IMF warns Britain faces 'tough choices’ to fix economy

Britain, with a new Labor government in place, faces tough choices due to high public debt, the International Monetary Fund warned on Monday.

According to the Washington-based institute, „the key medium-term challenge for fiscal policy will be to better account for public spending needs and stabilize public debt.”

The warning was part of the IMF’s annual review of the country’s economic and financial situation, known as the Article IV consultation.

„With no substantial stimulus to potential growth, stabilizing public debt will require tough tax and spending choices,” the IMF said.

In the context of long-term financing and an aging population and „more ambitious structural reforms to boost potential growth,” the fund said major investment is needed, particularly in the health sector.

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But the IMF also emphasized the need to keep public debt under control as it approaches 100 percent of the country’s GDP.

Among the measures that could be taken to address this twin challenge, the IMF pointed to the possibility of increasing government tax revenue by broadening the base of carbon tax, inheritance tax, property tax and VAT.

Although it predicted a „soft landing” after a brief recession late last year, the fund expected long-term growth to remain subdued due to weak productivity growth, an aging population and high levels of inactivity.

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On the other hand, the IMF said that increased immigration has helped offset these negative effects, despite the continued drag of post-Brexit effects, which have gradually faded over time.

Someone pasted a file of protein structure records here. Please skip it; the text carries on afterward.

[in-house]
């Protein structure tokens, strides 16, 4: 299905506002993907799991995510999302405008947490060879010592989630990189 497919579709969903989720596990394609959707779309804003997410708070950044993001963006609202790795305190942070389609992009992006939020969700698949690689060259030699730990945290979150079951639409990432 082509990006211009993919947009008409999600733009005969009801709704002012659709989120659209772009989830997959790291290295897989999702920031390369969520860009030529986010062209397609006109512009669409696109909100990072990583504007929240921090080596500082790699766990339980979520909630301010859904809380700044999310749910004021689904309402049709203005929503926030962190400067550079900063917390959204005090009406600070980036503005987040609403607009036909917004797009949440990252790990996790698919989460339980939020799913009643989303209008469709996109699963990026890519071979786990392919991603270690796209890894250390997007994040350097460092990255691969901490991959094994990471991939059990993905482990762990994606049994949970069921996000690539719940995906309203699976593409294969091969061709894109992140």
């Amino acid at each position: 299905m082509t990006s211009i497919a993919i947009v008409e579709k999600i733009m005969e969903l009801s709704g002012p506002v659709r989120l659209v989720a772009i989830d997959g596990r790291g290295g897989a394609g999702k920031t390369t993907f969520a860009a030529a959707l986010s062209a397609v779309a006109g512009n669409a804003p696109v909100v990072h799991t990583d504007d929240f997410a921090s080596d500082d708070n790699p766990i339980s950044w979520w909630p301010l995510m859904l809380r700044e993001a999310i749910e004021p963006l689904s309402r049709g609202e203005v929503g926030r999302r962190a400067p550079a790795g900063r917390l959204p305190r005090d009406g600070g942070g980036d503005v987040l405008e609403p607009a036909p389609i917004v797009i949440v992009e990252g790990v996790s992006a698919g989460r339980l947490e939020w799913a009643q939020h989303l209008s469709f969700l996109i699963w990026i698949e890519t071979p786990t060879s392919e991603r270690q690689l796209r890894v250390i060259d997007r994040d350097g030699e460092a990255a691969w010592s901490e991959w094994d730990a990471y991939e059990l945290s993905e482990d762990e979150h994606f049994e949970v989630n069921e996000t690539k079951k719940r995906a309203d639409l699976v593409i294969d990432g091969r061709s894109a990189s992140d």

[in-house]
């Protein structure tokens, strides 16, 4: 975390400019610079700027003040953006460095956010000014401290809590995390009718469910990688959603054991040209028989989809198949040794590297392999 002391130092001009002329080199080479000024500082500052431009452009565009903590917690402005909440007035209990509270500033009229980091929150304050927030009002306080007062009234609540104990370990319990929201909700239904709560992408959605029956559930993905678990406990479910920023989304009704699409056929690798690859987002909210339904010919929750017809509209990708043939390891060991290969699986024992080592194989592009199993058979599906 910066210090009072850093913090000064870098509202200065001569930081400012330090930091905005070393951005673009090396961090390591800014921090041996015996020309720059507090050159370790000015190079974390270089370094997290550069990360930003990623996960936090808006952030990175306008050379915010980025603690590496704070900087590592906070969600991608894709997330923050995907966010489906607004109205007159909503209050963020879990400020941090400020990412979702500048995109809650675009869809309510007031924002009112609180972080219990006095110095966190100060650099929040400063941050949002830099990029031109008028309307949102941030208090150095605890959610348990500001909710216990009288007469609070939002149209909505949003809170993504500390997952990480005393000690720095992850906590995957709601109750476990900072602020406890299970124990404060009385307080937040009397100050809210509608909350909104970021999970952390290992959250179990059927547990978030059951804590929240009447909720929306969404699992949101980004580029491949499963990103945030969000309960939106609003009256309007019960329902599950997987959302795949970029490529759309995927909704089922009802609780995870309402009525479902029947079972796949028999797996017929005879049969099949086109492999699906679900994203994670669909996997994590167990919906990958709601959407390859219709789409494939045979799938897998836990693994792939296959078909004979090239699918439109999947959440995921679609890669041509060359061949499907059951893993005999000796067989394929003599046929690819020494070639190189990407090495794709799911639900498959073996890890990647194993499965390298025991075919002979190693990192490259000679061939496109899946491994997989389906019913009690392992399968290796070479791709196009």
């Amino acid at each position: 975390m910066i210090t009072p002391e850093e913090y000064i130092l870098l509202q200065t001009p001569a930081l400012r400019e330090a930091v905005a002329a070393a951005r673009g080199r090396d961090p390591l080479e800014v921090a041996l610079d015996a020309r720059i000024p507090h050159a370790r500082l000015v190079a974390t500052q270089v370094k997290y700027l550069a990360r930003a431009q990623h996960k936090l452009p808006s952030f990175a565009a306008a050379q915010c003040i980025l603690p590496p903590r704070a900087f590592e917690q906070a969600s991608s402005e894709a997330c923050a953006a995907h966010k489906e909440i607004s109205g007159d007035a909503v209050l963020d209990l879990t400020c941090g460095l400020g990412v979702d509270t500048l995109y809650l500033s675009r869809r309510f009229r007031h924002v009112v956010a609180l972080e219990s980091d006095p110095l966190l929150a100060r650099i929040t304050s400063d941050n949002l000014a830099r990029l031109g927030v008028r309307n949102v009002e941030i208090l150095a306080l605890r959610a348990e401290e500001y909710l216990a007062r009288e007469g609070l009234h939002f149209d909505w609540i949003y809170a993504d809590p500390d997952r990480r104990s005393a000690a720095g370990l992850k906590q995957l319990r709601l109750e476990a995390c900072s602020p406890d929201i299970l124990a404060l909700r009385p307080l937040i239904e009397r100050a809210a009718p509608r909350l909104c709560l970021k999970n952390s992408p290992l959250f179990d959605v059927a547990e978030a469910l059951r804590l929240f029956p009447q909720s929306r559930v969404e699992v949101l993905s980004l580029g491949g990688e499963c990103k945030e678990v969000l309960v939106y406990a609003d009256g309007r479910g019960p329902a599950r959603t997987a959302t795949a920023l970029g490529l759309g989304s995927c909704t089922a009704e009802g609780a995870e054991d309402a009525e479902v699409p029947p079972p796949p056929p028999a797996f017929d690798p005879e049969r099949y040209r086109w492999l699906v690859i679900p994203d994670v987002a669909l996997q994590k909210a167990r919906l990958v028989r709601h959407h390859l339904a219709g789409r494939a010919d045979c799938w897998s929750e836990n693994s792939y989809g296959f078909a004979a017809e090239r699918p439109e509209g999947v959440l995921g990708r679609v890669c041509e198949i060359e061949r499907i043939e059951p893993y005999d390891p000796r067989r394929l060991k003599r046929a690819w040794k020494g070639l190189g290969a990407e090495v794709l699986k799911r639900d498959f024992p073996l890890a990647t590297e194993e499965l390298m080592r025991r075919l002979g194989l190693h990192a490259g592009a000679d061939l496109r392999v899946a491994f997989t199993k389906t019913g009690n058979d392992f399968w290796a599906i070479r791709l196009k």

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The IMF confirmed that inflation is back on target, expecting it to rise slightly to 2.5 percent by the end of the year, albeit temporarily.

Following near-zero growth in 2023, the UK economy is expected to grow by 0.7 per cent this year, 1.5 per cent in 2025 and 1.7 per cent in 2026.

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Britain opened a new chapter in its history on Friday following a landslide general election victory for Keir Starmer’s Labor party, marking the end of 14 years of Conservative government.

New Finance Minister Rachel Reeves, the first woman to hold the post, said on Monday that it was necessary to stimulate economic growth, particularly by accelerating infrastructure construction, particularly in offshore wind and housing.

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